Enter my critique group. We don’t always agree. We don’t always get along. But what we do have are these necessary items: 1) Trust, 2) A willingness to listen and grow, and 3) Respect for one another’s work. And from reading the acknowledgments from many writers, I know how vital these groups can be to any author’s success.

How did my critique group get to a place of trust and respect? Well, maybe because we’re swell people, but even swell people get stinky sometimes, so let me tell you three things that have really helped.

We all participate. Even if a member doesn’t submit work for the month, he or she is expected to read the submissions if he or she attends the meeting. From the onset, the other group administrator and I were very straightforward that everyone must contribute to the discussion. It’s non-negotiable. The benefit is that the author can sort through the feedback, and if a bunch of people are saying the same thing, then a certain point may be worth addressing. Everything else? A person can take it or leave it.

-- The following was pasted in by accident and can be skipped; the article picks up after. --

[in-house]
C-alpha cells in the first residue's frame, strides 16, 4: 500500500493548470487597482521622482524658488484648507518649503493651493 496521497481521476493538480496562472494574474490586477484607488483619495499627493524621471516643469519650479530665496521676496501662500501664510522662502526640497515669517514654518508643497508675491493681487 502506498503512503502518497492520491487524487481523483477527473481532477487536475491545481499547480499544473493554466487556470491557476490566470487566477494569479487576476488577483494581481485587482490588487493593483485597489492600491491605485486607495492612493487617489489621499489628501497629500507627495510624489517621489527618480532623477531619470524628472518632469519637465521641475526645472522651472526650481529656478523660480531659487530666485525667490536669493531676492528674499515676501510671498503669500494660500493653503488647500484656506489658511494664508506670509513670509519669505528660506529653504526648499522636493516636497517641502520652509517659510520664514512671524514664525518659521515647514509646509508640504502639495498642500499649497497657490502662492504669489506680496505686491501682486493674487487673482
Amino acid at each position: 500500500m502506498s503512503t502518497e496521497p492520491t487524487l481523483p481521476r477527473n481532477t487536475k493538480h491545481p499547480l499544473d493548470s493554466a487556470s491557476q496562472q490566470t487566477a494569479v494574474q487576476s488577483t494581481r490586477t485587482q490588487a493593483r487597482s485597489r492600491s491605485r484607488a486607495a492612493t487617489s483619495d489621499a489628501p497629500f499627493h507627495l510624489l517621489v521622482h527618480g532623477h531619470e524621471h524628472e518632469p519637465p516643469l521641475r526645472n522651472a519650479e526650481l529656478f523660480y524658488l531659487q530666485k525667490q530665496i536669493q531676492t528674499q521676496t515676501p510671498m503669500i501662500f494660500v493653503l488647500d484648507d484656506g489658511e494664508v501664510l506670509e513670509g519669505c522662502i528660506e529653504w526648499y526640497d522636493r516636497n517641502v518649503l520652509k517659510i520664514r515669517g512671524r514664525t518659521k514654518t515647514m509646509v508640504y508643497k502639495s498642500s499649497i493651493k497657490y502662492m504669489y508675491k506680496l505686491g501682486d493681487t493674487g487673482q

We focus on the good first. Whenever we begin the discussion on an author’s work, we always, always start with what we loved. This helps ease the author into the water before voicing concerns, questions, or missed opportunities (we never, ever call it the “bad”). A spoon full of sugar helps the medicine go down, right?

We keep a time limit. And finally, this isn’t “talk about me and all my talent time.” Early on, we realized that to keep things fair and on schedule, we were going to need to set a time limit for each critique. Now, each work gets ten to fifteen minutes (depending on attendance), and when the clock stops, it stops. This means there is time at the end for writers to ask one another questions and discuss things, but at the end of the night, everyone is treated equally. And that makes our group a group worth coming to.

But, as always, I’d love to hear what type of things work or don’t work for other groups. So feel free to share. I’ll be fair-minded:)

 

School visits – Ten things every author should know

photo3As an author who specializes in writing fiction for the younger generation, I know that a good portion of speaking engagements will be with that younger generation (more specifically, middle and high schoolers). Now, with a few of those (terrifying!) experiences under my belt, I’d like to help my fellow writers out with a  brief checklist that will keep the word “boring” or  “awkward” far from those teens’ thoughts!